15. Oct 15, 2011 #14
    It's a very good option, but it doesn't get you into contact with professors. You won't be able to do undergraduate research and you won't get letters of recommendation (I think). So going to grad school will probably be difficult.
    If the OP aspires to be a physicst, then he will have to get into university one time or another...
  16. Oct 15, 2011 #15
    Ok here are your options.

    Go to a local college to take your GCSEs or purchase them privately through your own discipline.

    This involve studying on your own and taking the test at a local college.

    NOW! Here's the bad news. When you go to a college it's possible they'll advice you to takr a BTEC qualification. This are generally considered industry qualifications and although many universities accept, for a physics course it is unlikely.

    Many 'good' universities require Maths and a physics a-level. There's no BTEC qualification that will cover those subjects in such a depth as the 'pure' a-level.

    I did something similar to this. For a whole year I studies GCSEs while working to get into college(and then university) BE VERY PREPARED! I mean it. You have give up a lot of other activities. It's hard, but I finally got into uni! So can you. good luck! work hard
  17. Oct 15, 2011 #16
    The Open University has a scheme where if you successfully complete the first year of your physics studies via distance, after that you can transfer to a red brick university to complete your degree. There are no entry prerequisites required but the OP would have to decide if he's ready for the math.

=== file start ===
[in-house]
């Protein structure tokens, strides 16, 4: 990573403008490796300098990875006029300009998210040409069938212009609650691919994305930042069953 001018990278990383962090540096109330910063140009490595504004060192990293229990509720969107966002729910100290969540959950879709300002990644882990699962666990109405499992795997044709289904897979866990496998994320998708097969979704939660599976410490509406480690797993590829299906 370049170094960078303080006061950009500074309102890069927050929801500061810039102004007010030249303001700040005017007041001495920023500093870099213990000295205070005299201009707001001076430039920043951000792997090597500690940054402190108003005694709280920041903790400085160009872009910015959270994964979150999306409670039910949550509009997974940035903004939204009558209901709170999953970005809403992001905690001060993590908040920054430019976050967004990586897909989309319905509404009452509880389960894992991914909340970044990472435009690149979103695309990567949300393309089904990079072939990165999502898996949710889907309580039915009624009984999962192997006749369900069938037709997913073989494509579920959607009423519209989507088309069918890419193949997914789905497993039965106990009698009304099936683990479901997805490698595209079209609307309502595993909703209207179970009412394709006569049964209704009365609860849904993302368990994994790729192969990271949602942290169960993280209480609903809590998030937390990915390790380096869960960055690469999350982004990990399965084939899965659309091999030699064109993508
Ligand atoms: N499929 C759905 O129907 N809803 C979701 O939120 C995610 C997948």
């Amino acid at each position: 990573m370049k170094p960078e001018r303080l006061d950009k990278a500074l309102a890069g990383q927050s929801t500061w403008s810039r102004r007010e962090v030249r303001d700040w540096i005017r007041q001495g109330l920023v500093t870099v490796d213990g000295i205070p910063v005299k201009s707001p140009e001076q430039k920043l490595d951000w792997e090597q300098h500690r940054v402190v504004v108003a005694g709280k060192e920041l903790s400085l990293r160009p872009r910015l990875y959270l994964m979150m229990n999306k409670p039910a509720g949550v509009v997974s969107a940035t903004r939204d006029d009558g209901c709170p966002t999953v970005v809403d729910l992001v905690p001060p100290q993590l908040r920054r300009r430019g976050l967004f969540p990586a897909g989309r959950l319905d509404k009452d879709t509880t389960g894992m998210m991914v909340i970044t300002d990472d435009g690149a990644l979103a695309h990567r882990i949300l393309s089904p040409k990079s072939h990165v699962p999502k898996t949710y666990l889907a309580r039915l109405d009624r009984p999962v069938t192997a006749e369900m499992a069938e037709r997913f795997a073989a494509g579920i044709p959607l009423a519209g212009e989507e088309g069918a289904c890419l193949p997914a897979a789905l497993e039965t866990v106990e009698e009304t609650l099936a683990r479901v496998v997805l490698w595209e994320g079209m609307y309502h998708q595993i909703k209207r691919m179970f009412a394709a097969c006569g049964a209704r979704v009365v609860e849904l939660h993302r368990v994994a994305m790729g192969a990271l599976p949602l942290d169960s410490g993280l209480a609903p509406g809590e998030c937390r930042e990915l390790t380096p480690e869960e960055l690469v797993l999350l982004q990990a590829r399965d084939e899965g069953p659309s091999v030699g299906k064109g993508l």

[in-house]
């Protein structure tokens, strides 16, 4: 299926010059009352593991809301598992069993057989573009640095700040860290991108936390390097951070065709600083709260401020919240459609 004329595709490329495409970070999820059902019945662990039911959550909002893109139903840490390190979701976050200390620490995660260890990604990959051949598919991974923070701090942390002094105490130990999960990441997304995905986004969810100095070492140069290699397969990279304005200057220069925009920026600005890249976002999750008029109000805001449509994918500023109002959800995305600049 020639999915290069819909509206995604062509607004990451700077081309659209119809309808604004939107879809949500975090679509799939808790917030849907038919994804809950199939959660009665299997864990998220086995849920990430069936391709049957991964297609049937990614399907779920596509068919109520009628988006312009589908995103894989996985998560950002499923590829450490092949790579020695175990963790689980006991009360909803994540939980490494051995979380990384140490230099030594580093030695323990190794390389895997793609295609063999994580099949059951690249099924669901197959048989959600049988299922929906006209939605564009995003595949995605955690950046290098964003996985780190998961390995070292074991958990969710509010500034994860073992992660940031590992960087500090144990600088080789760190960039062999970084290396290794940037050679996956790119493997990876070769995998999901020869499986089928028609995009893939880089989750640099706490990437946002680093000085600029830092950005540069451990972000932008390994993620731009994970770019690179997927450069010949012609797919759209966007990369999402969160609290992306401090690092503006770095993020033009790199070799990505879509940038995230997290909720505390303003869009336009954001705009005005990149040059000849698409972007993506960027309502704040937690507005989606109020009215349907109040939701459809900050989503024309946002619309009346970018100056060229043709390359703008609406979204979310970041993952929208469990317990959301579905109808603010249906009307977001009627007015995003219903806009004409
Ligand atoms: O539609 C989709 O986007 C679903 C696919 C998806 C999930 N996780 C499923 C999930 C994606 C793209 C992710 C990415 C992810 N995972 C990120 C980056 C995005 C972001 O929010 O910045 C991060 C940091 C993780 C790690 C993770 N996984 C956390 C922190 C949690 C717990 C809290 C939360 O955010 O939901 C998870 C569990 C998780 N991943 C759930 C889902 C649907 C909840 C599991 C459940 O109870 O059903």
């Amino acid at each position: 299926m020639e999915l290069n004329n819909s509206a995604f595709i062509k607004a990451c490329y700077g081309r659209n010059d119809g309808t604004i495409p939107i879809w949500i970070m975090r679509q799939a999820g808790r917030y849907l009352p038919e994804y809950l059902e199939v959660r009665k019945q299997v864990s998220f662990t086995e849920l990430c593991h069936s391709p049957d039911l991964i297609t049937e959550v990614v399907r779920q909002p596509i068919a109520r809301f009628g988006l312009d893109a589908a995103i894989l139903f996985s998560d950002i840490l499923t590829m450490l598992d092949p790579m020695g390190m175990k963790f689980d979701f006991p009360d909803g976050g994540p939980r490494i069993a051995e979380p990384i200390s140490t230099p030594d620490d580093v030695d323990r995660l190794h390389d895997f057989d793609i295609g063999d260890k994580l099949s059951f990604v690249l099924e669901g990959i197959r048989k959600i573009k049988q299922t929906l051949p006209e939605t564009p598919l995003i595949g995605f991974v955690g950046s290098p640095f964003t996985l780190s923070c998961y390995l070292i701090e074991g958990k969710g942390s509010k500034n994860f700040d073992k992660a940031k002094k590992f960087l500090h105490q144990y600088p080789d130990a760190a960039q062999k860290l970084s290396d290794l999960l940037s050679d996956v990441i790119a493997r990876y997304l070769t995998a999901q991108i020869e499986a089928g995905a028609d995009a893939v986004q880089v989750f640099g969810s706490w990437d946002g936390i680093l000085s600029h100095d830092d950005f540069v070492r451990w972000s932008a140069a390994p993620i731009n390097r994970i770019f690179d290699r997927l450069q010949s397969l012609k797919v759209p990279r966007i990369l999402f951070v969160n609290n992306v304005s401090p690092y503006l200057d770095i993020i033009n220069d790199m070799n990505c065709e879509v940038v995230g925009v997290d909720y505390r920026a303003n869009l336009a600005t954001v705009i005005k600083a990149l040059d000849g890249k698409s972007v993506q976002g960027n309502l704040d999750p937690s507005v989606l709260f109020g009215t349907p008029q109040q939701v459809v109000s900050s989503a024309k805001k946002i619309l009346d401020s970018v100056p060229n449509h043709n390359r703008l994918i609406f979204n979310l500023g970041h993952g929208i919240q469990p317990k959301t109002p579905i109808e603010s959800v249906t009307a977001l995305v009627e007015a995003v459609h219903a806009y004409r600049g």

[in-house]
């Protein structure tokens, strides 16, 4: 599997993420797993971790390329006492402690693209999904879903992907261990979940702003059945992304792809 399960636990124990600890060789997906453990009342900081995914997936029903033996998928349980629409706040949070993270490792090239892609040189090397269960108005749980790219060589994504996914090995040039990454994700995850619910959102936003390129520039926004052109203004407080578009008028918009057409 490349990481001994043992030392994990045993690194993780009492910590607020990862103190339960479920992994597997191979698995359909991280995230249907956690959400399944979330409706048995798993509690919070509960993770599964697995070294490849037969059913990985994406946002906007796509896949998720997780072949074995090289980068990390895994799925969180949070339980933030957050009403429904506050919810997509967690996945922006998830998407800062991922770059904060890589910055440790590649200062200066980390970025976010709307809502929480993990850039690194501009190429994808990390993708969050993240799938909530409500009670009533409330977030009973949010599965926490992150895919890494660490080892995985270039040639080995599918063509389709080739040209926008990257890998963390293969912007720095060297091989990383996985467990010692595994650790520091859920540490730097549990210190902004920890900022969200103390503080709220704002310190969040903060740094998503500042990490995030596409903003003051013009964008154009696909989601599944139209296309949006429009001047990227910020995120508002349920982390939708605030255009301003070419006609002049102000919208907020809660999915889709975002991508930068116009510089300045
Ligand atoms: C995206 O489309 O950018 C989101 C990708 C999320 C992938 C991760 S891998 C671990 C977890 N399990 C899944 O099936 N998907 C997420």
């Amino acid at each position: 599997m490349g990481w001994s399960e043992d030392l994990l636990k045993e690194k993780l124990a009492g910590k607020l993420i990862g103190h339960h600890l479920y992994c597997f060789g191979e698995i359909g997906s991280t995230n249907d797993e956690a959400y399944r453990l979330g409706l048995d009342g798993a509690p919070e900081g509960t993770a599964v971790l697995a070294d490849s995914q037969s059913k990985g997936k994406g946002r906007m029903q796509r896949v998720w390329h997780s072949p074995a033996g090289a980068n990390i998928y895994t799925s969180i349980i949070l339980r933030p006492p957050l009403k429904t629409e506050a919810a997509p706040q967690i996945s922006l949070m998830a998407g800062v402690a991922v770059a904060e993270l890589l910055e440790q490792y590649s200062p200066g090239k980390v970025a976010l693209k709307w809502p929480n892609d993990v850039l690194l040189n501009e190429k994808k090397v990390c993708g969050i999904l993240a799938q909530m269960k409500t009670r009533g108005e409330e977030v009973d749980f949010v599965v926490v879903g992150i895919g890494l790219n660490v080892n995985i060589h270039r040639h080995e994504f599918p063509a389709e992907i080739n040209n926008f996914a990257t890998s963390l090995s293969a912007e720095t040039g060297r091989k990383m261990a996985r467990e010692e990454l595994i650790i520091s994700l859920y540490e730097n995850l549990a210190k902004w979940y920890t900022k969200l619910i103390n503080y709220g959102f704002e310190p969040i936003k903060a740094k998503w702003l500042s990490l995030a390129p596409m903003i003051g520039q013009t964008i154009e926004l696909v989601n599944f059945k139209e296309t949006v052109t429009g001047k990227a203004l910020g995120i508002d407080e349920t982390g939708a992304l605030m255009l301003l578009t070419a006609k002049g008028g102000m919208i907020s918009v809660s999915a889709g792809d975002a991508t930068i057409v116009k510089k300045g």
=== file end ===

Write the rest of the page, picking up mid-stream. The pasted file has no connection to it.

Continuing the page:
18. Oct 15, 2011 #17
    It's called OpenPlus. More details at:

    Last edited by a moderator: Apr 26, 2017
  19. Oct 16, 2011 #18

    Many British undergraduates don't get to interact with professors (though in the UK professors are the 'real high ups', not just lecturers...)

    The Open University offers weeks away at red brick universities to pursue concentrated studies, experiments and interaction with lecturers, and maybe even professors. Most tutors are university academics, and you get to see them every few weeks week or so. (Haven't you seen Educating Rita? They don't all drink as much as that professor, though ... :smile:)

    Of course you'll get letters of recommendation! (If your tutor doesn't drink too much...)

    There is no 'grad school' in the UK, so it would indeed be difficult to go to it...

    There are no problems with UK graduates of the OU becoming postgraduate students, just get a 2(i) or above like everyone else...

    The OU *is* a University - that's what the U stands for.

    Please don't respond to this thread if you know nothing about the UK academic culture, you'll just confuse the OP.